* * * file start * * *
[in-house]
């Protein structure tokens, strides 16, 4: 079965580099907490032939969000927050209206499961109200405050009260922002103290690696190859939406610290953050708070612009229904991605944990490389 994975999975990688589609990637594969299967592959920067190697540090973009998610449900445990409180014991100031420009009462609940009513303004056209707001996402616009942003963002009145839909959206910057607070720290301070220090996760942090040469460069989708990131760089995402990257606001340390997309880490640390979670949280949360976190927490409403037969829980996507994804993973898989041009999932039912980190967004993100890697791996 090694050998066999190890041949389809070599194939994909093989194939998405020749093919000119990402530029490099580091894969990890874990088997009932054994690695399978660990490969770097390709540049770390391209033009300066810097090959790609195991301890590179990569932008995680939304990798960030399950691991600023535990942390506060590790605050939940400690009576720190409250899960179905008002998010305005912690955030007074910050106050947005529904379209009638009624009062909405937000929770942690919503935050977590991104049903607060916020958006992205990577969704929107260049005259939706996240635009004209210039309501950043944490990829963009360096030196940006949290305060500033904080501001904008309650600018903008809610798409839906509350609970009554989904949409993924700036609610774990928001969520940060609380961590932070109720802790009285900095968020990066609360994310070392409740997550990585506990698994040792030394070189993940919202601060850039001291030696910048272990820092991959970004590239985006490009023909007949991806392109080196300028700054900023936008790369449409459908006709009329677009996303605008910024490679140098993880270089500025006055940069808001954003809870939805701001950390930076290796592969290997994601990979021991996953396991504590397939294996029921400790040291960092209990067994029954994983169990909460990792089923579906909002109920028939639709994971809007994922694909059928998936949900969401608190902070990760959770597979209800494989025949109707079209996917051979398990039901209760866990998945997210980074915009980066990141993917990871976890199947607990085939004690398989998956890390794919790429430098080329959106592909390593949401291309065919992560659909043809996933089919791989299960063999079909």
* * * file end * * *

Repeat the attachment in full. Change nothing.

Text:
[in-house]
């Protein structure tokens, strides 16, 4: 079965580099907490032939969000927050209206499961109200405050009260922002103290690696190859939406610290953050708070612009229904991605944990490389 994975999975990688589609990637594969299967592959920067190697540090973009998610449900445990409180014991100031420009009462609940009513303004056209707001996402616009942003963002009145839909959206910057607070720290301070220090996760942090040469460069989708990131760089995402990257606001340390997309880490640390979670949280949360976190927490409403037969829980996507994804993973898989041009999932039912980190967004993100890697791996 090694050998066999190890041949389809070599194939994909093989194939998405020749093919000119990402530029490099580091894969990890874990088997009932054994690695399978660990490969770097390709540049770390391209033009300066810097090959790609195991301890590179990569932008995680939304990798960030399950691991600023535990942390506060590790605050939940400690009576720190409250899960179905008002998010305005912690955030007074910050106050947005529904379209009638009624009062909405937000929770942690919503935050977590991104049903607060916020958006992205990577969704929107260049005259939706996240635009004209210039309501950043944490990829963009360096030196940006949290305060500033904080501001904008309650600018903008809610798409839906509350609970009554989904949409993924700036609610774990928001969520940060609380961590932070109720802790009285900095968020990066609360994310070392409740997550990585506990698994040792030394070189993940919202601060850039001291030696910048272990820092991959970004590239985006490009023909007949991806392109080196300028700054900023936008790369449409459908006709009329677009996303605008910024490679140098993880270089500025006055940069808001954003809870939805701001950390930076290796592969290997994601990979021991996953396991504590397939294996029921400790040291960092209990067994029954994983169990909460990792089923579906909002109920028939639709994971809007994922694909059928998936949900969401608190902070990760959770597979209800494989025949109707079209996917051979398990039901209760866990998945997210980074915009980066990141993917990871976890199947607990085939004690398989998956890390794919790429430098080329959106592909390593949401291309065919992560659909043809996933089919791989299960063999079909």